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My wife and I have just returned from an extensive trip in the United States.I was in the New York area, Cherry Hill, Pennsylvania, Atlanta, Georgia, Norfolk, Virginia and Boca Raton and Miami, Florida.I need a good rest after this exertion. However, the greatest discomfort caused by this type of an itinerary is the necessity to constantly pack and unpack one's luggage and drag it along with you through the enormous airports and innumerable security checks which so characterize air travel today.


As I am sure everyone else is similarly perplexed, I cannot decide on what to take along in my luggage as I pack my suitcases before the trip. As a result of my indecision, I invariably take along much that I will not wear nor actually use once I reach my appointed destination. If there is the slightest glimmer of a possibility that I may actually need or use the item on my trip, into the suitcase it goes. And as I pack again to finally and blissfully return home to Israel, I ruefully view my suitcase and its belongings and note that a considerable portion of its contents lies there before me undisturbed from its original arrival to the United States.


As always, I resolve that on my next trip I will only take along those limited number of items that are truly necessary for the trip. Even as I make this resolution, I am already aware of the little voice inside of me that whispers "take it along with you anyway. One never knows when somehow you may make use of it on this trip." Hard as I try to stifle that annoying voice, it always seems to revisit me as I prepare for the next trip.

All of this has set me to ponder the issue of the superfluous baggage that the Jewish people here in Israel seem anxious to continue dragging around even if the contents of that luggage are long since irrelevant, wrong and downright harmful to our cause and tranquility of spirit.

Much of what is going on here in Israel is simply the product of unnecessary and unwanted baggage that came to Israel with the various waves of both pre-and post-state aliyah. The Eastern European Jewish society of the pre-Holocaust period was rife with bitter disputes, disparate ideologies and dangerous illusions and even occasional violence. The struggle between the Left wing ideologies amongst themselves and then against the mainstream establishment Jews, the controversies regarding Zionism and secularism, and the competing trends and movements within the religious Jewish world, all should by now have somehow been mitigated by the events of the last seventy years of Jewish history. Unfortunately, they have not been so mitigated and lie within our luggage as active and unnecessary as they were before we embarked upon our latest historical journey.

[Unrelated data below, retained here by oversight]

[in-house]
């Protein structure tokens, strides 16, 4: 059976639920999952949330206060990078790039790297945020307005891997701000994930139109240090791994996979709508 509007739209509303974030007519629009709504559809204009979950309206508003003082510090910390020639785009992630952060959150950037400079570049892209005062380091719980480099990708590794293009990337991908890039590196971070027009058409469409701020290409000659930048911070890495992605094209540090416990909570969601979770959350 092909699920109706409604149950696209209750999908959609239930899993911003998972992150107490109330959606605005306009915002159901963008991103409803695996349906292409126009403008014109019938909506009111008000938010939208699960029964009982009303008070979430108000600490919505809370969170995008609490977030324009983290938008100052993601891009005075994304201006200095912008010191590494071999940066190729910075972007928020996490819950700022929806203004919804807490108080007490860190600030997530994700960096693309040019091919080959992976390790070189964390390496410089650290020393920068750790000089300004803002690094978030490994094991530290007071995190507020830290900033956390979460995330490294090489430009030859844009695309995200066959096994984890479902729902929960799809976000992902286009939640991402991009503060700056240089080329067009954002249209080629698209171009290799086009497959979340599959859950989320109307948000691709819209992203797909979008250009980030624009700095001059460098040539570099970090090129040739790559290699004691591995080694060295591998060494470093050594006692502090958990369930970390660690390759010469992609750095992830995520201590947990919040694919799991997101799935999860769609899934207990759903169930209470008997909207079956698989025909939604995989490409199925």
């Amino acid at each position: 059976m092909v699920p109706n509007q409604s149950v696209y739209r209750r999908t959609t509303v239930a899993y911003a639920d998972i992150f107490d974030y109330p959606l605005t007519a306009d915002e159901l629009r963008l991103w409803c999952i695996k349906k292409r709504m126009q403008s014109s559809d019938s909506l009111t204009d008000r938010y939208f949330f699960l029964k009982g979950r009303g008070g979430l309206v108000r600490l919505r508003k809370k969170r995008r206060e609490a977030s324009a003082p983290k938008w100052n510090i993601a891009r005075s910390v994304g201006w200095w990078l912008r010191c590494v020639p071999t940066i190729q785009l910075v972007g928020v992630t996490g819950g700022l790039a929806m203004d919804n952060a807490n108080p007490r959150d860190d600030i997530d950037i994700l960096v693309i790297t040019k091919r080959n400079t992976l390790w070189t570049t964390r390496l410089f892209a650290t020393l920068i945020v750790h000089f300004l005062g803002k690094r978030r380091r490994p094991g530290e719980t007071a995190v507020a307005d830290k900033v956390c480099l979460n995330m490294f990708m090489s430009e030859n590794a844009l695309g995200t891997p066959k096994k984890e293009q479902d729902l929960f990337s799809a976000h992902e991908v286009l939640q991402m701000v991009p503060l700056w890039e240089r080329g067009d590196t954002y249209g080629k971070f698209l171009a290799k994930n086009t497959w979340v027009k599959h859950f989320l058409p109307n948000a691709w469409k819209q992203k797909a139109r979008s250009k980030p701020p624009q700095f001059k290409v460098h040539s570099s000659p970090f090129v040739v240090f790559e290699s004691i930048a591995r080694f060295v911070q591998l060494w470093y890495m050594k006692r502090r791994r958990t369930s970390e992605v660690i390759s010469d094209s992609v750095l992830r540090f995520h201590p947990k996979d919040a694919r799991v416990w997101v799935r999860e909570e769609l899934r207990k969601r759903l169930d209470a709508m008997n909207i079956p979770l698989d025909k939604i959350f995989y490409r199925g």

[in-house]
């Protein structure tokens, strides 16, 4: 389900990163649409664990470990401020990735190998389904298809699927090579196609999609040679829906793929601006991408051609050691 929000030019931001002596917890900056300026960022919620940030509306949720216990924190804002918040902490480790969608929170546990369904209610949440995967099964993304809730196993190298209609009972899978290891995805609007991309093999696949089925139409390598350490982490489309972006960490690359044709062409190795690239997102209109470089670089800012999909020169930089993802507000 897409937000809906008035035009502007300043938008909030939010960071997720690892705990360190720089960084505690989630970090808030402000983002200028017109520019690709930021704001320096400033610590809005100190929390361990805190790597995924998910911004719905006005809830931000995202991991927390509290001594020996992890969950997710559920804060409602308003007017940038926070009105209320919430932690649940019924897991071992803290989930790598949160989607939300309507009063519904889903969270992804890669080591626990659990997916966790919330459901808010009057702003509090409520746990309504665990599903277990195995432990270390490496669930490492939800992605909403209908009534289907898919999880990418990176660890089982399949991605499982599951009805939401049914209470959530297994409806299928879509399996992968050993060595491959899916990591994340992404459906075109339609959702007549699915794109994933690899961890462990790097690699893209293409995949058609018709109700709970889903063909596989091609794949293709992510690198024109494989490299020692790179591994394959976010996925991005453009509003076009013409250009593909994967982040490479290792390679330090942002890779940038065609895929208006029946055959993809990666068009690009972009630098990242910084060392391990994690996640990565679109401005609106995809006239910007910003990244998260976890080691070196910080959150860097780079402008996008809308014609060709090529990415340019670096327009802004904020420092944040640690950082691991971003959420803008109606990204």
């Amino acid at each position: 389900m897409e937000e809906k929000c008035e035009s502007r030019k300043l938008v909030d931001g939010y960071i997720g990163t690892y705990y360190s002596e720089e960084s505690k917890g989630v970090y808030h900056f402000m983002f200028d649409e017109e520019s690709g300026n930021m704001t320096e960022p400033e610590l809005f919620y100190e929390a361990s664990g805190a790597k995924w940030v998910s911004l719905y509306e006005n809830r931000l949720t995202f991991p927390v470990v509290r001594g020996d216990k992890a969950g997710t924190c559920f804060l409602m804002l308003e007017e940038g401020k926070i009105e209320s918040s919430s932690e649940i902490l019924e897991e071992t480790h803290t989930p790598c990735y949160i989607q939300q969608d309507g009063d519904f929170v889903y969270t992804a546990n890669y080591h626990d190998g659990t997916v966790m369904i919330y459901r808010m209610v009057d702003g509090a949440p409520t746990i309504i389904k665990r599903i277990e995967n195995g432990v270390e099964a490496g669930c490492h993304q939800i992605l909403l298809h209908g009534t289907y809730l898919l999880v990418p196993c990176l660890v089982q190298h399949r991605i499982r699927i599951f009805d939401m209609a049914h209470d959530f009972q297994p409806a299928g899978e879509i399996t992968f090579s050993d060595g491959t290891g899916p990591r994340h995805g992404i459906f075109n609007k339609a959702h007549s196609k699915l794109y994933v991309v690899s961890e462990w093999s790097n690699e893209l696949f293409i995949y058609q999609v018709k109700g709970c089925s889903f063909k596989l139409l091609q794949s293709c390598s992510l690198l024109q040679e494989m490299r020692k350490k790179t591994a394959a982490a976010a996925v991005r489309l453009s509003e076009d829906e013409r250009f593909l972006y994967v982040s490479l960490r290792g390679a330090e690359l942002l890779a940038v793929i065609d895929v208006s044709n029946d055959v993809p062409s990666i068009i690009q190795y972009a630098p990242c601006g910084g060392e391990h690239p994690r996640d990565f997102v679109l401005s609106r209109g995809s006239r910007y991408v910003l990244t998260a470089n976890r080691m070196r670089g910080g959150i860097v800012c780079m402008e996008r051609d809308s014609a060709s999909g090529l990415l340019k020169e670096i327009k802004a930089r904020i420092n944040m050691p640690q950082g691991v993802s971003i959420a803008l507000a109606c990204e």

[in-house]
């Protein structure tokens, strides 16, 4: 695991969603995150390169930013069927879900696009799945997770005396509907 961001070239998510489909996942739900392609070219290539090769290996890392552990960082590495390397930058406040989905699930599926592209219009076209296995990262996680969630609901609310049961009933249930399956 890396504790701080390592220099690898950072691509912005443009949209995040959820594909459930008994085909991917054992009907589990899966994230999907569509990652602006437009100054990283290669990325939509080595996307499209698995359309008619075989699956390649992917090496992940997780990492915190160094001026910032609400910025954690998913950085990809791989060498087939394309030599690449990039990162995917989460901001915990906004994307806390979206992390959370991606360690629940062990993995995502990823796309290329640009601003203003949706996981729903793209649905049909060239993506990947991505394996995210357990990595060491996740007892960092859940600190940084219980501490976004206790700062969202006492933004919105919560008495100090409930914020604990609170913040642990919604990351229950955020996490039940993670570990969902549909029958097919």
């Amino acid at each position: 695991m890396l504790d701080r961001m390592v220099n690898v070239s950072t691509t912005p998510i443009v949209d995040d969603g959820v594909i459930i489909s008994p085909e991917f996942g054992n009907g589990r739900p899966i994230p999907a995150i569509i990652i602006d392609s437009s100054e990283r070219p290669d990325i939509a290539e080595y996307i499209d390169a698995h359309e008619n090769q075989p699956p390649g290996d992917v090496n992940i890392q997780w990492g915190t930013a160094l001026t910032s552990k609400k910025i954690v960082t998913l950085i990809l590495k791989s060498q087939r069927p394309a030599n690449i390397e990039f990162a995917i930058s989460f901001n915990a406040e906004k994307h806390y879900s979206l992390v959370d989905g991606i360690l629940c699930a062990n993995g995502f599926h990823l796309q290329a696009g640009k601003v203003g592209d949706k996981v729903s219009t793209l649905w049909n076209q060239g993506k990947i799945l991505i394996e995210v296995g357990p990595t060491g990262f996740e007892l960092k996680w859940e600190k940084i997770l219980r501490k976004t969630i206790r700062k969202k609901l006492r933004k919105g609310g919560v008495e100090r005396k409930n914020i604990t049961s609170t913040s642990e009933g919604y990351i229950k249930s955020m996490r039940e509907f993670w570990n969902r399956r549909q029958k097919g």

Why is Zionism still an issue almost sixty years after the State of Israel came into being? How can one still believe in Socialism, Marxism, Communism, etc. after Lenin, Stalin, Mao, Pol Pot and the like destroyed over one hundred fifty million people for the fulfillment of Marx' impossible scheme of world order? Why should Jews continue to rail against the Torah and its practitioners after the Torah has proven its strength and resiliency amongst Jews over and over again in the near and distant past? Why attempt to import the ills of Reform and Conservative brands of Judaism to Israel after they have been proven to be dismal failures in the Diaspora? I think that our luggage needs a thorough cleansing and much of the bathwater of the Exile should gladly be discarded and dumped. We really do not need these matters with us any longer.

When the Jews came to Israel over the last two hundred years it is understandable that they may have brought with them more luggage than necessary. In fact, if one stands today at the luggage carousels at Ben Gurion Airport, one will be easily convinced that this case of too much luggage is still present amongst us. Yet, it should be a goal of ours to discard what is not at all necessary, if not downright harmful to us, from our collective national possessions. Much of the bathwater of the Exile, its disputes and disappointments, should not be allowed to linger amongst us. We should travel light and take with us the spirit, values and experiences of Jewish life in all of its positive modes and discard the negativism and strife that so depresses our world and dampens our hopes. Only then can we be sure that we have packed our suitcases correctly for the journey that yet lies ahead.

Shabat shalom.
Berel Wein

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